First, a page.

The scientific community has discovered a new planet. It is located 245 light-years away from Earth and has been named TOI-733b. Its size is slightly less than twice the radius of Earth. It has a unique feature: its atmosphere.
For now, experts have presented two possibilities. The first is that it may have lost its atmosphere layer. The second is that it could be a “highly irradiated oceanic world.”
To give an idea, it is slightly lower than Earth’s density, which is 5.51 grams per cubic centimeter, but higher than that of our neighbor Mars.
Another point mentioned in the Astronomy & Astrophysics article is that this planet orbits a star slightly smaller than the Sun and completes its orbit in a total of 4.9 days.
It is this proximity to the star that serves as an explanation for the first of the two scenarios that scientists have proposed regarding its atmosphere.
Currently, exoplanet TOI-733b is a dry rock devoid of a gaseous layer. One of the reasons scientists find to explain this situation is that, being a body very close to its Sun, the atmosphere would eventually evaporate.
But this is not the only hypothesis they consider. They also believe that something else could be happening: it could be an oceanic planet.
Another significant discovery highlighted by the publication of this article is the similarity between this planet, as well as others with similar characteristics, and Neptune, although on a smaller scale. These types of bodies share a common trait, which is their shrinking process due to the loss of atmosphere.
And while this latest discovery seems to support this theory, it is still unknown who or what is responsible for this phenomenon: whether it is the star to which these planets are closest or the heat they themselves emit.
For centuries, the existence of extraterrestrial life has ignited our collective curiosity and drive for exploration. Today, we’re focusing that curiosity on a very specific type of celestial body: exoplanets and moons that might host oceans.
Scientists believe that these water-bearing worlds could potentially harbor life, making them a focal point in our search for extraterrestrial organisms. Below is an overview of these intriguing celestial bodies and discusses the ongoing efforts to study and conserve them.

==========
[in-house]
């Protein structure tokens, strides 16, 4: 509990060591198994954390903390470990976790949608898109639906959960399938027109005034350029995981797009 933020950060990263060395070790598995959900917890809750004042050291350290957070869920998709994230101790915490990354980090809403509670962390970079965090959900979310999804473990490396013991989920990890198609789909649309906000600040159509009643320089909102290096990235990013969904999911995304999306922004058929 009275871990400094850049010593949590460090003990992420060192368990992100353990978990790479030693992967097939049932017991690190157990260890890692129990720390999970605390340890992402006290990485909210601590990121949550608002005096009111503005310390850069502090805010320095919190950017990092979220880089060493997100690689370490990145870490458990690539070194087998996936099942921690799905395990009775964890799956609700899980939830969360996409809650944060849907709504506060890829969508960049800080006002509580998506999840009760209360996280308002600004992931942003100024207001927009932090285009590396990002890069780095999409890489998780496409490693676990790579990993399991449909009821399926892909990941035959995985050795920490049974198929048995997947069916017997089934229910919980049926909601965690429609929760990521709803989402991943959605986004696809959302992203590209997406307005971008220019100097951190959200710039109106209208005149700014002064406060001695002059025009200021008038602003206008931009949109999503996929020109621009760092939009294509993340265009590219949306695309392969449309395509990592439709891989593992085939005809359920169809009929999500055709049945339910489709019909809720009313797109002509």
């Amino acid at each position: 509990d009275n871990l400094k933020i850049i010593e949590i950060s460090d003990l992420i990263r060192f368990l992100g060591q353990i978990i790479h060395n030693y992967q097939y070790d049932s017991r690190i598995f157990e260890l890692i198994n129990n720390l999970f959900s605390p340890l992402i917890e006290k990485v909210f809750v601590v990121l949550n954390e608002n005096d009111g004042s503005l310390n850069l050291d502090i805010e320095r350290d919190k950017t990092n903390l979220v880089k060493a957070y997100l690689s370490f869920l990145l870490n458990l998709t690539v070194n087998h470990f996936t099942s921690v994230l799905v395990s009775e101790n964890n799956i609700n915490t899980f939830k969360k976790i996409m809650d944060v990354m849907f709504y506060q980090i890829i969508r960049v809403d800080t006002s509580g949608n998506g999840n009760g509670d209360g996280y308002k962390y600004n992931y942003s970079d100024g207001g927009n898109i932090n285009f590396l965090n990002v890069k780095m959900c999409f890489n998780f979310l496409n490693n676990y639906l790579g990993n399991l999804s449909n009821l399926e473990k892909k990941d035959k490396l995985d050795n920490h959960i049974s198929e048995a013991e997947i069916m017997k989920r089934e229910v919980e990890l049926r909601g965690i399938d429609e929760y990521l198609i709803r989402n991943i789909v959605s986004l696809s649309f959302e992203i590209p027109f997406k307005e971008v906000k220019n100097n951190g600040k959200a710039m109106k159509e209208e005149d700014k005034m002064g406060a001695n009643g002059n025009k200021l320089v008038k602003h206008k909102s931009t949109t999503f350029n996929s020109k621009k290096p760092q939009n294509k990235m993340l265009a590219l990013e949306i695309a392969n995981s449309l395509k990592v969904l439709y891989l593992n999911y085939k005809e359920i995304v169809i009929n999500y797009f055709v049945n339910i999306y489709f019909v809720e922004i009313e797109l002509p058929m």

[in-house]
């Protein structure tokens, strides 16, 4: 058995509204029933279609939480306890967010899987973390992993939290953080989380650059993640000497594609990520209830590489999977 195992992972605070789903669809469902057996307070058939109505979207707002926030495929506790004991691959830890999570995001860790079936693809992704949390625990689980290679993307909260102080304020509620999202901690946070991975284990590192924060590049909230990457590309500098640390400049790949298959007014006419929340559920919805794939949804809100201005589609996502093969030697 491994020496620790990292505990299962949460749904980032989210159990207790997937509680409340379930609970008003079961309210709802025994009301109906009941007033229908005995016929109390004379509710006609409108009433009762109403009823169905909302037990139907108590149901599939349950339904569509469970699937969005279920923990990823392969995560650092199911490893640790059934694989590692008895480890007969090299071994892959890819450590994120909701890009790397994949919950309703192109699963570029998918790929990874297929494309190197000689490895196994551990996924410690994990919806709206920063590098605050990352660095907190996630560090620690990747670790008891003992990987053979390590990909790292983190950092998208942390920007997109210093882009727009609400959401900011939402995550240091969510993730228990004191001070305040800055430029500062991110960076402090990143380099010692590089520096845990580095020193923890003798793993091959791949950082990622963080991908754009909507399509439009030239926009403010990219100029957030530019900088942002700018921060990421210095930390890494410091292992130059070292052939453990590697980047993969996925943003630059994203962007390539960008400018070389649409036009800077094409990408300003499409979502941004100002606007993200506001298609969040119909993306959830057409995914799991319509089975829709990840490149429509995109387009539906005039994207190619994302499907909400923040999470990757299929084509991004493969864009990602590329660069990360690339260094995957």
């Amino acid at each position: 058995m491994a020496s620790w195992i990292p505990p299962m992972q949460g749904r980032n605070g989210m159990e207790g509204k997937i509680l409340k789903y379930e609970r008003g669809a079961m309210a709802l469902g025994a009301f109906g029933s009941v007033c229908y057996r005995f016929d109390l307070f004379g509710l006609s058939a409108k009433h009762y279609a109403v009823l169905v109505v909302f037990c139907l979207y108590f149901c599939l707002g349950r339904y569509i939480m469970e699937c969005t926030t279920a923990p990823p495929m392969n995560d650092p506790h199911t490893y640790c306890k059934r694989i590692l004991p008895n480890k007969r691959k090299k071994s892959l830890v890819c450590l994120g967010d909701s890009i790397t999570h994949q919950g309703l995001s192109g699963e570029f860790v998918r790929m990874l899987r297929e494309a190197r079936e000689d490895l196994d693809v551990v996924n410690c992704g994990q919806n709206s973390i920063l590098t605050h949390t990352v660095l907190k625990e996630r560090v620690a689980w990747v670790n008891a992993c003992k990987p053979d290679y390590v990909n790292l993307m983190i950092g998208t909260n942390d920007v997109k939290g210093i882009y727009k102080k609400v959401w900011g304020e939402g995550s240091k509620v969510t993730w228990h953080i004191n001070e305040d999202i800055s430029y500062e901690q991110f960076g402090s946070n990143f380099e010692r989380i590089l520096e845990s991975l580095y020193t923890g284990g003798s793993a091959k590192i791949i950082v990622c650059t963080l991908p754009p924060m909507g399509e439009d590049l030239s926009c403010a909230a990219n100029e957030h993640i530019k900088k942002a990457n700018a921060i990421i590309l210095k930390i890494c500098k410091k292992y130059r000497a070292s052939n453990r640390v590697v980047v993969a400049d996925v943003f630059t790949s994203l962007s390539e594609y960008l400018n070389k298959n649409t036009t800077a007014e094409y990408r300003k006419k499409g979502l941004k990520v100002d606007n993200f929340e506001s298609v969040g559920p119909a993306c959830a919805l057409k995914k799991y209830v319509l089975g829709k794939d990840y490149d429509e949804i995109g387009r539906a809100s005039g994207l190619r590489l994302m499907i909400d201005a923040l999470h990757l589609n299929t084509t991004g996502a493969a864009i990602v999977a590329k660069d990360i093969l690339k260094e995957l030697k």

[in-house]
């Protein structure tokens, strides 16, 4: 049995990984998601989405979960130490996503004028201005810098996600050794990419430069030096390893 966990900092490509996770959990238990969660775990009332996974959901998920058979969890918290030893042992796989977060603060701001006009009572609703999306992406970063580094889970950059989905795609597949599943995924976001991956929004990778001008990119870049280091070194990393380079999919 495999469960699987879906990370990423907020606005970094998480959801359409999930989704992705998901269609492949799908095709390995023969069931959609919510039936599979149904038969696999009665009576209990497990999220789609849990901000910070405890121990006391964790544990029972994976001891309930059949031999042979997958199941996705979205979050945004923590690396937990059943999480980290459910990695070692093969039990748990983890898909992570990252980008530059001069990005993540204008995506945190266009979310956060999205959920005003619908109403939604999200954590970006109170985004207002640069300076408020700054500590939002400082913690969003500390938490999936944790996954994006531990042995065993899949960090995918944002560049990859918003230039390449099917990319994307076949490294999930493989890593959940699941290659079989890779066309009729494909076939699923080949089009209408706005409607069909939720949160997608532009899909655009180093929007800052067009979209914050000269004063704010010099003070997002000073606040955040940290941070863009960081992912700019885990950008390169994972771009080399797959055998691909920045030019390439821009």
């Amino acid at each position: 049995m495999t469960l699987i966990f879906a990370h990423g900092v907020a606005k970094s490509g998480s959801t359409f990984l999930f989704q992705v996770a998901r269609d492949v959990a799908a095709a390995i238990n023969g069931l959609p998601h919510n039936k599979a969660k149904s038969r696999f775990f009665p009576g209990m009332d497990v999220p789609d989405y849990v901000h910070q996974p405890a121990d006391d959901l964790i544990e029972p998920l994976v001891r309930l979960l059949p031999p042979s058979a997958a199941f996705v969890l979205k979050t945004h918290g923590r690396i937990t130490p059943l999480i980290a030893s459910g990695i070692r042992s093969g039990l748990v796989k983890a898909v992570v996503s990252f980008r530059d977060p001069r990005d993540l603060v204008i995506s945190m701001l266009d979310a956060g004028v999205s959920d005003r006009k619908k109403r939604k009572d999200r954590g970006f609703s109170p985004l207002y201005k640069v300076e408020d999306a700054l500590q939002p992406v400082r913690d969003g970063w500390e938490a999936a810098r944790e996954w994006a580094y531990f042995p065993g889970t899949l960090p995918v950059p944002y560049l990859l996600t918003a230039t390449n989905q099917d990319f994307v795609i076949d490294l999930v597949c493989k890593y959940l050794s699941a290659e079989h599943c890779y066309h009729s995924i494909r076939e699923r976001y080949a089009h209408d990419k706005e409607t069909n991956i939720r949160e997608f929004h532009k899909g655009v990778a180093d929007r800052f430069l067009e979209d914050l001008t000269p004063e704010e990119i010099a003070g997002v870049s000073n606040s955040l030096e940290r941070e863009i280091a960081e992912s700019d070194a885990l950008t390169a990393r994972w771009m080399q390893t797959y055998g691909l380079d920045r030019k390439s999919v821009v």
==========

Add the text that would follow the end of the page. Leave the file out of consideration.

The discovery of exoplanets — planets orbiting stars outside our solar system — has been a game-changer in our quest for alien life. A few of these new planets, thanks to their favorable conditions, show potential for hosting oceans.
The closest known exoplanet to our solar system, Proxima Centauri b, orbits in the habitable zone of its host star. The planet’s mass suggests a rocky composition, and the potential existence of liquid water on its surface remains a topic of scientific investigation.
The seven Earth-sized planets in the TRAPPIST-1 system, located about 40 light-years away, also spark interest. Three of these planets — TRAPPIST-1e, f, and g — reside in the system’s habitable zone. Models suggest they could support liquid water, under suitable atmospheric conditions.
As the first known exoplanet residing in the habitable zone of a sun-like star, Kepler-22b might hold liquid water. Scientists, however, still need to determine the composition of this super-Earth-sized planet.
In our own solar system, several moons show signs of harboring subsurface oceans, fueling the possibility of life.
This moon of Jupiter, warmed by the tidal effects of Jupiter’s gravity, likely contains a subsurface ocean twice the volume of all Earth’s oceans combined. Its icy surface hints at the existence of this underlying saltwater ocean.
Saturn’s icy moon Enceladus hosts a subsurface ocean beneath its southern pole. Scientists believe the plumes of water vapor erupting from its surface are direct evidence of this hidden ocean.
Another of Saturn’s moons, Titan, stands as the only known moon with a substantial atmosphere. Radar and infrared observations indicate the presence of lakes filled with hydrocarbons—although not water, this still counts as a form of liquid surface reservoir.
While we still have much to learn about these distant worlds and new planets, it’s critical to adopt a forward-thinking perspective on their conservation. The introduction of Earth-originating microbes, intentional or not, could have severe implications for potential life forms and could compromise scientific investigations.
Efforts to prevent biological contamination, known as planetary protection, are at the forefront. NASA and other international space agencies adhere to the Outer Space Treaty of 1967, which mandates avoiding harmful contamination of celestial bodies.
The guidelines put forth by the Committee on Space Research (COSPAR) serve to enforce this treaty, demanding rigorous cleaning protocols for spacecraft.
With current technology, detailed observation and research into these potential ocean worlds remain limited. The planned missions, like NASA’s Europa Clipper and the European Space Agency’s Jupiter Icy Moons Explorer (JUICE), will offer more insights into these worlds and help refine our planetary protection measures.
The discovery of exoplanets and moons with potential oceans marks a significant stride in our quest for extraterrestrial life. While we continue to explore these fascinating worlds, we must also prioritize their conservation to preserve their integrity for future generations. The cosmic ocean awaits us, promising a treasure trove of discoveries and potential encounters with life forms beyond our wildest imaginings.